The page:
You have tried to connect with a network that could pose a threat your security. Your security software will identify these networks as either risky or dangerous.
|Risky||"Open" networks do not require authentication to connect with them, so anyone can use them. With this greater ease of access comes a higher chance that strangers could try to snoop on what you send and receive through these networks. You should try not to use risky networks if possible.|
|Dangerous||When you connect to a network, your computer will normally
contact an authentication server. This server should have a
reliable security certificate to help ensure that nobody else
intercepts the data that you send and receive through the
If the authentication server has an expired, fake, or otherwise untrustworthy security certificate, then your connection could be hijacked or monitored without your knowledge. For your own safety, you should avoid networks identified as dangerous.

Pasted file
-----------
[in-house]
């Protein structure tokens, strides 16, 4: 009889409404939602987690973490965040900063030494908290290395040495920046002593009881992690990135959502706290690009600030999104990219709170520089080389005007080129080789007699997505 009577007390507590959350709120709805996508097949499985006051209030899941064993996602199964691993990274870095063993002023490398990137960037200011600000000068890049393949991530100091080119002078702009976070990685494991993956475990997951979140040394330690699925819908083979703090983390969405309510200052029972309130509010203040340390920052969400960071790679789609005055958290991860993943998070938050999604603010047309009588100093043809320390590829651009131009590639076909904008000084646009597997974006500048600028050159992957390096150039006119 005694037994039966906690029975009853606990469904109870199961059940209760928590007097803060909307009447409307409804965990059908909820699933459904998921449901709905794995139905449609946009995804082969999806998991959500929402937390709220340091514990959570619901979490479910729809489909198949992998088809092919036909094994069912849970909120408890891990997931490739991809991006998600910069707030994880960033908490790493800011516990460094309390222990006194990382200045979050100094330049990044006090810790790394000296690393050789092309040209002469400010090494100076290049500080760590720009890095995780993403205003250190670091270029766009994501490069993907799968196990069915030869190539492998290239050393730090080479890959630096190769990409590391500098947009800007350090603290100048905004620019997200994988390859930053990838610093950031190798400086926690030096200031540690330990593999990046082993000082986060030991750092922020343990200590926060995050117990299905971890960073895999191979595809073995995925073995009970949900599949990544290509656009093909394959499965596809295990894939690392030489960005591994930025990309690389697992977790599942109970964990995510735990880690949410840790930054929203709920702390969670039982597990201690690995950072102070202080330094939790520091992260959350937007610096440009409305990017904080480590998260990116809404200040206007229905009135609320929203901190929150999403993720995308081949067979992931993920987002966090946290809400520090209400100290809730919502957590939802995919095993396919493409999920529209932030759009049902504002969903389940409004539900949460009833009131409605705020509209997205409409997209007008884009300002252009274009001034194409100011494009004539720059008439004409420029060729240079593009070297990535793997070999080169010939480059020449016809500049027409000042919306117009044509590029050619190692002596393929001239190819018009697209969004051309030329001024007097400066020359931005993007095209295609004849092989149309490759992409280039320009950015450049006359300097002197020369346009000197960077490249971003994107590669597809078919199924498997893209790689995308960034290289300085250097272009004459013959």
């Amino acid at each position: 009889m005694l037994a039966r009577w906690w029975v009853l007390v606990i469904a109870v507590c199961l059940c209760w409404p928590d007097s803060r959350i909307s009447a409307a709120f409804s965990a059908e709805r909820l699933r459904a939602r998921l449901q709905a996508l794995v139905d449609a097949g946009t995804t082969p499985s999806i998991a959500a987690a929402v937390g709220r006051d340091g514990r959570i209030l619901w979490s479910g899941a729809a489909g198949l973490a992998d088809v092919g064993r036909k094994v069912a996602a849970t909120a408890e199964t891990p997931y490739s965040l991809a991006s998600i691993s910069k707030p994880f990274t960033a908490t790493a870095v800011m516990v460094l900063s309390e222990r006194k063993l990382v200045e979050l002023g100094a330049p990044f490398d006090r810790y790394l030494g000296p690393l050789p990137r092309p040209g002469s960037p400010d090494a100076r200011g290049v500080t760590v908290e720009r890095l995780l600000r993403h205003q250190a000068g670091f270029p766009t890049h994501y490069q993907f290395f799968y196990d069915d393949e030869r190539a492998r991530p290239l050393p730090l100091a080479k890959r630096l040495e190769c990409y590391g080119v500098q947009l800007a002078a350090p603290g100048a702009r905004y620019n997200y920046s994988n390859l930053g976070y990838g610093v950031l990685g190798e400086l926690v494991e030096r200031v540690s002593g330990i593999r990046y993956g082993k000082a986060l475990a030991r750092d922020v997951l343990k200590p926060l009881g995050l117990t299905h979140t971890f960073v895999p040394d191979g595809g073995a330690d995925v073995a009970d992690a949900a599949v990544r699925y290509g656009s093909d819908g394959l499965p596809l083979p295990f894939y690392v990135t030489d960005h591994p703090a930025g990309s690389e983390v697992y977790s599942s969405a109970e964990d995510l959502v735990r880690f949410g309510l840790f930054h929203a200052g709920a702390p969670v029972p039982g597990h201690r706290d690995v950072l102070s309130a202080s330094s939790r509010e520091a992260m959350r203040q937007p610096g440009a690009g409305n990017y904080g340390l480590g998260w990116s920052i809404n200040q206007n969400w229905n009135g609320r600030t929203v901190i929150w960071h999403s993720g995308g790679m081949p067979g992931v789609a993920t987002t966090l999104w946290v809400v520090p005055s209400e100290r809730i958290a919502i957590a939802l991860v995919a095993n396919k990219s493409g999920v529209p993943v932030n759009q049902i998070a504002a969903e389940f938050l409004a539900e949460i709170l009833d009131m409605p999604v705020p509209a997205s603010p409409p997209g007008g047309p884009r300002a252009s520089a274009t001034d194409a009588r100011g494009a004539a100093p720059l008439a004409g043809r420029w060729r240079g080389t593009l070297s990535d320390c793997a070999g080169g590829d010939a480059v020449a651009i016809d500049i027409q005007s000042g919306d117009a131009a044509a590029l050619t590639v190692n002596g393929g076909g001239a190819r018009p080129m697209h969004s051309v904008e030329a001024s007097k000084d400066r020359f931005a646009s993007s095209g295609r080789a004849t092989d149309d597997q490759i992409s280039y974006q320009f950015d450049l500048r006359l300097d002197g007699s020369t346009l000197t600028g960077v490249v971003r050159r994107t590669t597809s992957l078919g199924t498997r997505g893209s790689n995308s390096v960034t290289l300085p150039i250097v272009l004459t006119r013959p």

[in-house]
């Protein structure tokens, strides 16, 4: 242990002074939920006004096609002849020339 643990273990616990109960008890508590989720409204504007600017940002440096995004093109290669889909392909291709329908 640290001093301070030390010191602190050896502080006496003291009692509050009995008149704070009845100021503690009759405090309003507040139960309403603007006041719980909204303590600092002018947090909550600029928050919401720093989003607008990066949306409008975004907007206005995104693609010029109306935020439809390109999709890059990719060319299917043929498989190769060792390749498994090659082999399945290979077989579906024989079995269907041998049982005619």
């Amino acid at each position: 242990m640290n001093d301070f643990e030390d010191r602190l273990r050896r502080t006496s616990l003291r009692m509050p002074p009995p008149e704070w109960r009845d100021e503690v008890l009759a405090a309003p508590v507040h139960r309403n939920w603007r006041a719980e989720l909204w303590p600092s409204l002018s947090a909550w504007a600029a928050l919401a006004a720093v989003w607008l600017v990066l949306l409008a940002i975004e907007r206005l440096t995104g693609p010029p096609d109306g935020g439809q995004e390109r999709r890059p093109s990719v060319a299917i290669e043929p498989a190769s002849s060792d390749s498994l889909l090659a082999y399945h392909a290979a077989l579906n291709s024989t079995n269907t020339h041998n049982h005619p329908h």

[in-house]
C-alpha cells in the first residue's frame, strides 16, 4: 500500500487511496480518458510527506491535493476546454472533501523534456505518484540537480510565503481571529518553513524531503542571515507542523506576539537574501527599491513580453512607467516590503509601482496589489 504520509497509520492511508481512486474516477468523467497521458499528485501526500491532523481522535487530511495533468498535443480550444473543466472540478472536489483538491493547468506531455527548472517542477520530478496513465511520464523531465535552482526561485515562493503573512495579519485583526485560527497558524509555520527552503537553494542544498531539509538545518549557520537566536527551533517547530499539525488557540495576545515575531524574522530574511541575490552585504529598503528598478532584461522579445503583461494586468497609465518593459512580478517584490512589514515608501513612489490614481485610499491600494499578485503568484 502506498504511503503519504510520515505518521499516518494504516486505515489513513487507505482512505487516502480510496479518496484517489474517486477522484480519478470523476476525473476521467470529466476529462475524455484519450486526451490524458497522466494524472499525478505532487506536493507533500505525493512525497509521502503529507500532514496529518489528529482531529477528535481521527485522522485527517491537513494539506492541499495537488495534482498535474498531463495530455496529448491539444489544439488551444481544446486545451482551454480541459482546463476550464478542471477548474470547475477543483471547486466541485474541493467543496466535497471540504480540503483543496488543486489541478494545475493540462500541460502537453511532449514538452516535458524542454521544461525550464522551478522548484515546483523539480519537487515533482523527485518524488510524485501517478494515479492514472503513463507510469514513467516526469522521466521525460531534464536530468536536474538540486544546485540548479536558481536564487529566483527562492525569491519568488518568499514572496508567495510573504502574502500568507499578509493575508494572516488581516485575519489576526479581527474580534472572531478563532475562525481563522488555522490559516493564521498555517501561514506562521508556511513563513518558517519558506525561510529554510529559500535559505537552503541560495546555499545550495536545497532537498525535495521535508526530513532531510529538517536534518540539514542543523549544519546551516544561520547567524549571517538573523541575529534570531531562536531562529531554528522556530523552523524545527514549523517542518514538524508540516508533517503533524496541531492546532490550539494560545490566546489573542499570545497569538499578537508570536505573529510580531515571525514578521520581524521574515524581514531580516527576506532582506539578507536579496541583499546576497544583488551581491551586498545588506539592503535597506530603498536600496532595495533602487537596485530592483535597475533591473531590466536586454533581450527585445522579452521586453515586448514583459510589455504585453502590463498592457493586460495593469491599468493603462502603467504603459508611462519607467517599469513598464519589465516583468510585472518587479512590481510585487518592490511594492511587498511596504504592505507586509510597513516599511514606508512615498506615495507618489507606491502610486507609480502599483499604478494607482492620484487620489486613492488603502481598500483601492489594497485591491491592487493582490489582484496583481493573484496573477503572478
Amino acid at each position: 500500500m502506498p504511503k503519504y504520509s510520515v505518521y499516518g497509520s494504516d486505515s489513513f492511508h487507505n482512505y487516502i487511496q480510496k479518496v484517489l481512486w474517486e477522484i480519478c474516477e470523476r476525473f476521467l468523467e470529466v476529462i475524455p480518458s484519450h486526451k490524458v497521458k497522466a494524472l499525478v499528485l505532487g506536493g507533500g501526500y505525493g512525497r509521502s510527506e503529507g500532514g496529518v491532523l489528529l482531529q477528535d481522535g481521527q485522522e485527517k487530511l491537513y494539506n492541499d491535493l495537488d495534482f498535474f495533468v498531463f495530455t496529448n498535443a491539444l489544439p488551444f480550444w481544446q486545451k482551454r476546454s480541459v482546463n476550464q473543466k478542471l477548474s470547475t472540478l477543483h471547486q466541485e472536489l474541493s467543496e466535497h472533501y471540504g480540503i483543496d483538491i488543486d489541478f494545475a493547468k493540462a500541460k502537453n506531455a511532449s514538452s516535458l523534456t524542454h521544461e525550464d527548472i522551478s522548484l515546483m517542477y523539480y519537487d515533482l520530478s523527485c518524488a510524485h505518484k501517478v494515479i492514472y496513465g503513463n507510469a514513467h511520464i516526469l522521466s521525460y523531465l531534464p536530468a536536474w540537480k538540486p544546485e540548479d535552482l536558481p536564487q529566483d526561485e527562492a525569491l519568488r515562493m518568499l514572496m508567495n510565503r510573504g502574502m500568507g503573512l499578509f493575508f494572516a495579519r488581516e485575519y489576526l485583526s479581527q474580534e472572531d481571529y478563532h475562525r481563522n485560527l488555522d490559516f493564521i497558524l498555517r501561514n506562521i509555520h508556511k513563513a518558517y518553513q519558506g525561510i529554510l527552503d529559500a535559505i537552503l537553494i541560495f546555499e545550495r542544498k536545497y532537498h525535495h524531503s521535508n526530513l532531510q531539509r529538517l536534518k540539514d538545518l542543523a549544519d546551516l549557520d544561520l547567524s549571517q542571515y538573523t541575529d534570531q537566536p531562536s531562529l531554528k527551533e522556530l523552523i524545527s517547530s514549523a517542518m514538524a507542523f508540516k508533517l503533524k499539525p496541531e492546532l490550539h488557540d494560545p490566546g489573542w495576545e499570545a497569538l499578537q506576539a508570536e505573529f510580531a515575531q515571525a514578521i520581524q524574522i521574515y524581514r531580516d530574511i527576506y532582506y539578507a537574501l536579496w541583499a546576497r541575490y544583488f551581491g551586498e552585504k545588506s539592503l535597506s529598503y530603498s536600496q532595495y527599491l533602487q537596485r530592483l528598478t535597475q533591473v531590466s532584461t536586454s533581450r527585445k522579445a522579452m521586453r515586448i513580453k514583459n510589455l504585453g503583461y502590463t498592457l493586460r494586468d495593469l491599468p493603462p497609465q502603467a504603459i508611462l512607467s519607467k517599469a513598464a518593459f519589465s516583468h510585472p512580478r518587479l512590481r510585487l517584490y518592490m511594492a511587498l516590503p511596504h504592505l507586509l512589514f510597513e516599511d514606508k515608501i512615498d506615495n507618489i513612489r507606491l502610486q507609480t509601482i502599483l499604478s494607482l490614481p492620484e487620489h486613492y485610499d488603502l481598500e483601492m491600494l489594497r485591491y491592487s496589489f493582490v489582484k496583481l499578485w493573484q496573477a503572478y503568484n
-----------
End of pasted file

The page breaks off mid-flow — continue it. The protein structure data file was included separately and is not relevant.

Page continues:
Try to connect with a more trustworthy network instead of the one that triggered the warning.
If you still want or need to use a risky or dangerous network, you can click the Trust this network despite the risk or Trust this network despite the danger link under the OK button. Clicking the link adds the network to an exception list, so that you will no longer receive warnings about it.
You can also remove the network from the exception list if you change your
mind about it later.